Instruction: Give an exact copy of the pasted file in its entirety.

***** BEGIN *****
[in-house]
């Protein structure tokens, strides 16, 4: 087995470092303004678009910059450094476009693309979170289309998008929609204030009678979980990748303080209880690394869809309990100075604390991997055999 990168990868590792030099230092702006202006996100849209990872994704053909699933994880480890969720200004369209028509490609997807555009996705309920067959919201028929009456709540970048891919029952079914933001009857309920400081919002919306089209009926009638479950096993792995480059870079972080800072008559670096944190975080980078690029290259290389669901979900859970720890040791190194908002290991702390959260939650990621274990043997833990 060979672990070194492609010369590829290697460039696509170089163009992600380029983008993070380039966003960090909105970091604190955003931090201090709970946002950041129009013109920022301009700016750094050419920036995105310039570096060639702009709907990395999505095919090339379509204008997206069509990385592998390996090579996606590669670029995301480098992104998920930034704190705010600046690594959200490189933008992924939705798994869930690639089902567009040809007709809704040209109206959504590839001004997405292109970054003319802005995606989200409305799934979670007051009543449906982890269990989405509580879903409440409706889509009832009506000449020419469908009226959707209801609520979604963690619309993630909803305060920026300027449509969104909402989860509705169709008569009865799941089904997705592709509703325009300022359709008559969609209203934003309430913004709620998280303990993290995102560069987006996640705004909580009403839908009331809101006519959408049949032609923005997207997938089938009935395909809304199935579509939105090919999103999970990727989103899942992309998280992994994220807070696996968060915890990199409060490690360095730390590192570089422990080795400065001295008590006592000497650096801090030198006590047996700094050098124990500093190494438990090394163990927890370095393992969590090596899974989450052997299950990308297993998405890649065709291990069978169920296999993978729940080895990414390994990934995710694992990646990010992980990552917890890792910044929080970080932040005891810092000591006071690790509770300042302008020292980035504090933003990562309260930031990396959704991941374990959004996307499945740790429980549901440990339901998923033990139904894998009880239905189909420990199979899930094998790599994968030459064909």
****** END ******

[in-house]
């Protein structure tokens, strides 16, 4: 087995470092303004678009910059450094476009693309979170289309998008929609204030009678979980990748303080209880690394869809309990100075604390991997055999 990168990868590792030099230092702006202006996100849209990872994704053909699933994880480890969720200004369209028509490609997807555009996705309920067959919201028929009456709540970048891919029952079914933001009857309920400081919002919306089209009926009638479950096993792995480059870079972080800072008559670096944190975080980078690029290259290389669901979900859970720890040791190194908002290991702390959260939650990621274990043997833990 060979672990070194492609010369590829290697460039696509170089163009992600380029983008993070380039966003960090909105970091604190955003931090201090709970946002950041129009013109920022301009700016750094050419920036995105310039570096060639702009709907990395999505095919090339379509204008997206069509990385592998390996090579996606590669670029995301480098992104998920930034704190705010600046690594959200490189933008992924939705798994869930690639089902567009040809007709809704040209109206959504590839001004997405292109970054003319802005995606989200409305799934979670007051009543449906982890269990989405509580879903409440409706889509009832009506000449020419469908009226959707209801609520979604963690619309993630909803305060920026300027449509969104909402989860509705169709008569009865799941089904997705592709509703325009300022359709008559969609209203934003309430913004709620998280303990993290995102560069987006996640705004909580009403839908009331809101006519959408049949032609923005997207997938089938009935395909809304199935579509939105090919999103999970990727989103899942992309998280992994994220807070696996968060915890990199409060490690360095730390590192570089422990080795400065001295008590006592000497650096801090030198006590047996700094050098124990500093190494438990090394163990927890370095393992969590090596899974989450052997299950990308297993998405890649065709291990069978169920296999993978729940080895990414390994990934995710694992990646990010992980990552917890890792910044929080970080932040005891810092000591006071690790509770300042302008020292980035504090933003990562309260930031990396959704991941374990959004996307499945740790429980549901440990339901998923033990139904894998009880239905189909420990199979899930094998790599994968030459064909």